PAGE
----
Western Europe kept the pressure on Iran on Monday to reach an agreement with the United Nations over its nuclear programme or face further sanctions, following the nuclear deal between Iran, Turkey and Brazil.
Iran signed an agreement on Monday with non-permanent UN Security Council members Turkey and Brazil to ship 1 200kg of its low-enriched uranium to Turkey for a later swap for nuclear reactor fuel.
The deal had appeared to mark a breakthrough in long-stalled discussions over the refuelling of the research reactor.
However, Germany, France and Western diplomats close to the UN atomic watchdog, the International Atomic Energy Agency (IAEA), did not relax their demands on Iran.
French Foreign Minister Bernard Kouchner said that the IAEA must be the first body to respond to Iran’s agreement to send its nuclear fuel to Turkey for enrichment.
Similarly, the German government said nothing could replace a deal between Iran and the IAEA.
“It, of course, remains important that Iran and the IAEA reach an accord,” said deputy government spokesperson Christoph Steegmans, adding, “That cannot be replaced by an accord with other countries.”
Western diplomats close to the IAEA said the deal did not remove the case for further UN nuclear sanctions against Iran.
“They’re not in trouble over the TRR [Tehran Research Reactor] deal. So fixing the refuelling for that reactor is not going to put them straight in the eyes of the international community,” one Western diplomat said, speaking on condition of anonymity.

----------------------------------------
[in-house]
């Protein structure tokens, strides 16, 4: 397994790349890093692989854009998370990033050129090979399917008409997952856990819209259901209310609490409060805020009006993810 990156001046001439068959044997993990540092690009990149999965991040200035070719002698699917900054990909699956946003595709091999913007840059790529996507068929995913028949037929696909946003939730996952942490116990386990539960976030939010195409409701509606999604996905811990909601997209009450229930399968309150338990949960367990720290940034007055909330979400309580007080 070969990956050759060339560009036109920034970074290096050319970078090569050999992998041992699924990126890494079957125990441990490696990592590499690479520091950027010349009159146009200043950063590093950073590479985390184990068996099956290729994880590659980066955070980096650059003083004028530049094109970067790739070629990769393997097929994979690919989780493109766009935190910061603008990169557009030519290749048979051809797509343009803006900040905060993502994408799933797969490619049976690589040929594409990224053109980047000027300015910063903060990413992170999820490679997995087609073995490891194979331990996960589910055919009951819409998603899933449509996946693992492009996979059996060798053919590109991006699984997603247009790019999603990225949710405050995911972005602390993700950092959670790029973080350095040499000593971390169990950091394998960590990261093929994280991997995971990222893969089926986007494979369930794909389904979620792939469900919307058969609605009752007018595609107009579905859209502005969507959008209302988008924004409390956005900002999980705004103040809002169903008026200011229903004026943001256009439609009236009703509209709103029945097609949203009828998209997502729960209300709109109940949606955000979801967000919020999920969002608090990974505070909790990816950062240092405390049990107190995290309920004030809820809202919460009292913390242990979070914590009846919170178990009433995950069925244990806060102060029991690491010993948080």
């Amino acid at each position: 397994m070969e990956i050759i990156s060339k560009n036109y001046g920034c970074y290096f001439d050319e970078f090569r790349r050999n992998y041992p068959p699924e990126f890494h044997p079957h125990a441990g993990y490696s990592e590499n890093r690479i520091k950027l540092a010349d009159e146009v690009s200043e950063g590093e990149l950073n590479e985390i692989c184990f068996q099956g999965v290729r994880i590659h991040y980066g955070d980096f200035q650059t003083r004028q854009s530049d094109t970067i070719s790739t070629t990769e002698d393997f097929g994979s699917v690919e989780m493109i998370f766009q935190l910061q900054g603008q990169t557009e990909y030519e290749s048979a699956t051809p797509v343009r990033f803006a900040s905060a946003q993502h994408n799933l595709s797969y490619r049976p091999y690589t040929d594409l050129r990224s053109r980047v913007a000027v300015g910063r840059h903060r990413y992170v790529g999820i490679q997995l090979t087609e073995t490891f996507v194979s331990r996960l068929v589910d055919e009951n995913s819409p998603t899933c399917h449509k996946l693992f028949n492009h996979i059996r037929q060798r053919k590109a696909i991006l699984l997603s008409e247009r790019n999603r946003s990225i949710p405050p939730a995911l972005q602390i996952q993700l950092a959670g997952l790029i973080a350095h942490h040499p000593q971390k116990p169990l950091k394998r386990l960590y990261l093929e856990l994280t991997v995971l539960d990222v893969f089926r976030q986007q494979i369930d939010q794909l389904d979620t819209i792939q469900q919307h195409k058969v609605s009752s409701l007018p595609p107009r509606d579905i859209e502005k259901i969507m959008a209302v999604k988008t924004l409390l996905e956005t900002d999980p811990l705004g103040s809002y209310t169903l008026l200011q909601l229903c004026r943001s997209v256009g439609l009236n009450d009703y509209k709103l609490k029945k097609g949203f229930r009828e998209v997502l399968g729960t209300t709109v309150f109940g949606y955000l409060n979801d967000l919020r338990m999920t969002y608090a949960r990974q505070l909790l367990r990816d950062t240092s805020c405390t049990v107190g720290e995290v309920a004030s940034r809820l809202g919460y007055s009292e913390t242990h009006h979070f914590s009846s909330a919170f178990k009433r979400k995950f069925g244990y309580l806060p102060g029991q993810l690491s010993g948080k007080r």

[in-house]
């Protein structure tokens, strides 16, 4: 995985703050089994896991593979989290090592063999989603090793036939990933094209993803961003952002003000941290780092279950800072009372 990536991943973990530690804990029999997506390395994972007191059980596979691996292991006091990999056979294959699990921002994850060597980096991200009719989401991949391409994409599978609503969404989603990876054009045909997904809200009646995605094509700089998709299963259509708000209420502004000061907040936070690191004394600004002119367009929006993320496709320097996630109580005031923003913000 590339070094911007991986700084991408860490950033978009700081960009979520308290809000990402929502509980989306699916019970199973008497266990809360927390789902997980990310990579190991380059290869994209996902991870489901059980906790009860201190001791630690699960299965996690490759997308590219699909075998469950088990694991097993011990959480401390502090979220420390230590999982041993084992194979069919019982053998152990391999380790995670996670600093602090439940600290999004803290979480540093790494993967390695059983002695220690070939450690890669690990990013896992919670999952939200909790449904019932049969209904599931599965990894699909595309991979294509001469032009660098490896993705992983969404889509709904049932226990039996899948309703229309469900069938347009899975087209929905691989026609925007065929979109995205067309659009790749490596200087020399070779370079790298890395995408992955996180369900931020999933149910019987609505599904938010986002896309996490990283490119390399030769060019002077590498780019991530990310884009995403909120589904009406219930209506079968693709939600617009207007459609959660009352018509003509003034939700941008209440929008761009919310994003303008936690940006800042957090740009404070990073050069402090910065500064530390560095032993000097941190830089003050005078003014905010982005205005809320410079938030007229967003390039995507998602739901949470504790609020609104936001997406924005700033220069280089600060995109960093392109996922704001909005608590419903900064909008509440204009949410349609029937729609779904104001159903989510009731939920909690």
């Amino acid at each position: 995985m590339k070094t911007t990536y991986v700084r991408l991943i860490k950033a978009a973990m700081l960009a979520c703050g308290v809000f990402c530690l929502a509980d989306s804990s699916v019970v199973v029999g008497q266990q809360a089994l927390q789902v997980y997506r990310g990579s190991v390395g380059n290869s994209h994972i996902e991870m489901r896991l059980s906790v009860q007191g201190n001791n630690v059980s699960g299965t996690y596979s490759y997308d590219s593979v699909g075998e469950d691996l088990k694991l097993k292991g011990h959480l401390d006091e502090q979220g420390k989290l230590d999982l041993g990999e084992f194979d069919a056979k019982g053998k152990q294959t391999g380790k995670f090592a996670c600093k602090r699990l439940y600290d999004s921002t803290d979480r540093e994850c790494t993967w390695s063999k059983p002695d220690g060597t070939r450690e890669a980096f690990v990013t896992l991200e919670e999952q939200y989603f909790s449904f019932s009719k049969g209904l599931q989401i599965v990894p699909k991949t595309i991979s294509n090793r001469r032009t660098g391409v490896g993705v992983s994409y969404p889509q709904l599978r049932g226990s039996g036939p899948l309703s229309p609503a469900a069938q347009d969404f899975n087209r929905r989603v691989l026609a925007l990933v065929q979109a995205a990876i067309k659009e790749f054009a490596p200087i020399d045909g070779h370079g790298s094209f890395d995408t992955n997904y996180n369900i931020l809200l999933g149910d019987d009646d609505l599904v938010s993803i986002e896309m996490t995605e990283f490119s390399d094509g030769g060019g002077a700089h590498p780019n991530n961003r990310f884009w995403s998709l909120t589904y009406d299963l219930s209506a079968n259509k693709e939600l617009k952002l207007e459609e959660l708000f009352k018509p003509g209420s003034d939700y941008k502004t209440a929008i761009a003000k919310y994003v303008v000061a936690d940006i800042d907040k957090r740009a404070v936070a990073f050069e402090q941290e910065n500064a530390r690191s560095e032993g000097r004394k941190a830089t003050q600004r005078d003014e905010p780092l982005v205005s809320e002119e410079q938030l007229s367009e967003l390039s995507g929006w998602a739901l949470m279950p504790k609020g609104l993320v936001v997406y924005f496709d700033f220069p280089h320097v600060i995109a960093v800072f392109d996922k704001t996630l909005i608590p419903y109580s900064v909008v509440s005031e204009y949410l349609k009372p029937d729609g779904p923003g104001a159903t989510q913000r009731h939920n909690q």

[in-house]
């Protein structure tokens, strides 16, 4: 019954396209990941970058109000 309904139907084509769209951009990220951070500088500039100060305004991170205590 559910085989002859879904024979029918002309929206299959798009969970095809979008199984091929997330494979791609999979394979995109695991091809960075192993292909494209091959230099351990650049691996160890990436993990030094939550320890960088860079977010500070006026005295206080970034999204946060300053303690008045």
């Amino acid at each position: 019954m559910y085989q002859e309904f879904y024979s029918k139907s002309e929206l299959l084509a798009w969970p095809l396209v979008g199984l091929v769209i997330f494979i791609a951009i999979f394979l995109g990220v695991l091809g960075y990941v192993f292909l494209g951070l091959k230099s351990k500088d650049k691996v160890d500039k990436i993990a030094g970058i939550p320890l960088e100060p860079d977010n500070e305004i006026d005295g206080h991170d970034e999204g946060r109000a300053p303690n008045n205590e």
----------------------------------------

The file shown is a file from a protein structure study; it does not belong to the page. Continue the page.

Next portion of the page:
Three sets of sanctions
Iran is already under three sets of UN sanctions for refusing to halt its uranium enrichment, which the West fears hides a covert nuclear weapons programme. Tehran insists it will go ahead with enrichment, even after signing the fuel deal.
“It was Iran in the first place who approached the IAEA because they needed the fuel,” another diplomat said.
“They need that fuel, but they’ve held out on a deal for eight months now. They’re not under sanctions over the TRR. They’re under sanctions for refusing to halt uranium enrichment, people shouldn’t forget that.”
“Our position has not changed,” the EU President Herman Van Rompuy said in Madrid where he is attending an EU-Latin America summit. “Iran must reassure the international community over the intentions it has for its programme.”
“This is a move in the right direction but it does not answer all of the concerns raised over Iran’s nuclear programme,” spokesperson for the EU foreign affairs chief Catherine Ashton said.
Brazil’s President Luiz Inacio Lula da Silva, meanwhile, called the deal a “victory for diplomacy”, rejecting earlier comments by a senior Israeli official that accused Iran of having “manipulated” Ankara and Brasilia.
“Brazil has helped bring the positions together, as a facilitator for dialogue,” the president’s spokesperson told Agence France-Presse ahead of Lula da Silva’s visit to Madrid for an EU-Latin America summit.
“Israel has the right to say what it wants, but it is the first time that Iran has agreed to send its nuclear fuel to a third country,” an adviser to the Brazilian president said. — AFP